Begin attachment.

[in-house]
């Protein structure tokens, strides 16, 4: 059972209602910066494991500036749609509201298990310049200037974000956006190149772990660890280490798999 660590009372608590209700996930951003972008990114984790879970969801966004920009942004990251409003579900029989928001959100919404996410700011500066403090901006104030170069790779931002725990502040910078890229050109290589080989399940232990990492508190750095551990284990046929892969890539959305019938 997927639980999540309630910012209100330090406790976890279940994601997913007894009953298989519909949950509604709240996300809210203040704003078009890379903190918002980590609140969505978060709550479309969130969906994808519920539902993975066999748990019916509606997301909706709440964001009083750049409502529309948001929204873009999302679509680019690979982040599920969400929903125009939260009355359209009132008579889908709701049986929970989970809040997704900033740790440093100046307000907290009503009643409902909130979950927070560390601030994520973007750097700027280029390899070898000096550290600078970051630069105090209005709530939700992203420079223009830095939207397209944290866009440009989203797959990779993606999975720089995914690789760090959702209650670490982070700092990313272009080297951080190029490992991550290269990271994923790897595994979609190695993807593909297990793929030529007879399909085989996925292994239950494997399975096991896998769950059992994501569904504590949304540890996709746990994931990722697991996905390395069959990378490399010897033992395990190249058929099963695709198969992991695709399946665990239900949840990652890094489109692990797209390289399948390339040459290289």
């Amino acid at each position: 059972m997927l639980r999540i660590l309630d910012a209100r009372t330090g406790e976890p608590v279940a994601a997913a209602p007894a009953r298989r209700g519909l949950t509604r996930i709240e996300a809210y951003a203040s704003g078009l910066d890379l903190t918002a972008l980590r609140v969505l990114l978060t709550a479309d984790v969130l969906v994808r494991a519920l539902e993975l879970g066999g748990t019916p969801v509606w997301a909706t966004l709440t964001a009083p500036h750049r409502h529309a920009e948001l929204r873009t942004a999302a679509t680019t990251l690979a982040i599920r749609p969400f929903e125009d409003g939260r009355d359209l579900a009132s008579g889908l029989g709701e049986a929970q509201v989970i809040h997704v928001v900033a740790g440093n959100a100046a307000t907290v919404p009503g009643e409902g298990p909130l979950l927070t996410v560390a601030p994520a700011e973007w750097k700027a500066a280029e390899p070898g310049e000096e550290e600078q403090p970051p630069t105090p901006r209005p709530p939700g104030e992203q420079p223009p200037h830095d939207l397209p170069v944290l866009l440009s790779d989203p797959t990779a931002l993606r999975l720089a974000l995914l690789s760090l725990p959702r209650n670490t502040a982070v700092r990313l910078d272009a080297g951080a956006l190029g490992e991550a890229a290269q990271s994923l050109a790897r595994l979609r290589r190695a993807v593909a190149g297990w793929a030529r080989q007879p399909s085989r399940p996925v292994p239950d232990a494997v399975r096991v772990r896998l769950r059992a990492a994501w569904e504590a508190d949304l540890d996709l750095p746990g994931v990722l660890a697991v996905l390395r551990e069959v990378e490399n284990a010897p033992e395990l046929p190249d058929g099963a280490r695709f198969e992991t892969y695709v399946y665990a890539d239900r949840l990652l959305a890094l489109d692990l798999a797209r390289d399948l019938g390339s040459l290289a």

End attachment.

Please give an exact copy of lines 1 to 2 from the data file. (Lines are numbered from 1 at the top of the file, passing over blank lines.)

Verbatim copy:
[in-house]
């Protein structure tokens, strides 16, 4: 059972209602910066494991500036749609509201298990310049200037974000956006190149772990660890280490798999 660590009372608590209700996930951003972008990114984790879970969801966004920009942004990251409003579900029989928001959100919404996410700011500066403090901006104030170069790779931002725990502040910078890229050109290589080989399940232990990492508190750095551990284990046929892969890539959305019938 997927639980999540309630910012209100330090406790976890279940994601997913007894009953298989519909949950509604709240996300809210203040704003078009890379903190918002980590609140969505978060709550479309969130969906994808519920539902993975066999748990019916509606997301909706709440964001009083750049409502529309948001929204873009999302679509680019690979982040599920969400929903125009939260009355359209009132008579889908709701049986929970989970809040997704900033740790440093100046307000907290009503009643409902909130979950927070560390601030994520973007750097700027280029390899070898000096550290600078970051630069105090209005709530939700992203420079223009830095939207397209944290866009440009989203797959990779993606999975720089995914690789760090959702209650670490982070700092990313272009080297951080190029490992991550290269990271994923790897595994979609190695993807593909297990793929030529007879399909085989996925292994239950494997399975096991896998769950059992994501569904504590949304540890996709746990994931990722697991996905390395069959990378490399010897033992395990190249058929099963695709198969992991695709399946665990239900949840990652890094489109692990797209390289399948390339040459290289």